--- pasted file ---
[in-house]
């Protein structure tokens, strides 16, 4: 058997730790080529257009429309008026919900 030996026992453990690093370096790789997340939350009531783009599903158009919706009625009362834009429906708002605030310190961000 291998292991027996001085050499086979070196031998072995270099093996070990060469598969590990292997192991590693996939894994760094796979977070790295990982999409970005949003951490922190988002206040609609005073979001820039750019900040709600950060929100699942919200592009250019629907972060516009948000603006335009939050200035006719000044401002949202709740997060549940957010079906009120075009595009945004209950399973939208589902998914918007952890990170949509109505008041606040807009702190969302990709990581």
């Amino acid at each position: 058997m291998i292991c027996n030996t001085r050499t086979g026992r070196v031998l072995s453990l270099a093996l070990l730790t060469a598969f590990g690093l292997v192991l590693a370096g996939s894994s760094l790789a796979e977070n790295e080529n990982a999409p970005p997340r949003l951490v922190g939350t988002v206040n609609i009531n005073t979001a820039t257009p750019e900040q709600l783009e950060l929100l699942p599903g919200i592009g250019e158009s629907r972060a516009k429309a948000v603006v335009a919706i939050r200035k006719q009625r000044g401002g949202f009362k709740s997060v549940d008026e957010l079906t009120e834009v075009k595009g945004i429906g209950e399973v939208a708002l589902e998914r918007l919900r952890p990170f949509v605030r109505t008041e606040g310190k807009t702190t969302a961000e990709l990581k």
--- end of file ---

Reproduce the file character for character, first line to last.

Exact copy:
[in-house]
């Protein structure tokens, strides 16, 4: 058997730790080529257009429309008026919900 030996026992453990690093370096790789997340939350009531783009599903158009919706009625009362834009429906708002605030310190961000 291998292991027996001085050499086979070196031998072995270099093996070990060469598969590990292997192991590693996939894994760094796979977070790295990982999409970005949003951490922190988002206040609609005073979001820039750019900040709600950060929100699942919200592009250019629907972060516009948000603006335009939050200035006719000044401002949202709740997060549940957010079906009120075009595009945004209950399973939208589902998914918007952890990170949509109505008041606040807009702190969302990709990581």
């Amino acid at each position: 058997m291998i292991c027996n030996t001085r050499t086979g026992r070196v031998l072995s453990l270099a093996l070990l730790t060469a598969f590990g690093l292997v192991l590693a370096g996939s894994s760094l790789a796979e977070n790295e080529n990982a999409p970005p997340r949003l951490v922190g939350t988002v206040n609609i009531n005073t979001a820039t257009p750019e900040q709600l783009e950060l929100l699942p599903g919200i592009g250019e158009s629907r972060a516009k429309a948000v603006v335009a919706i939050r200035k006719q009625r000044g401002g949202f009362k709740s997060v549940d008026e957010l079906t009120e834009v075009k595009g945004i429906g209950e399973v939208a708002l589902e998914r918007l919900r952890p990170f949509v605030r109505t008041e606040g310190k807009t702190t969302a961000e990709l990581k």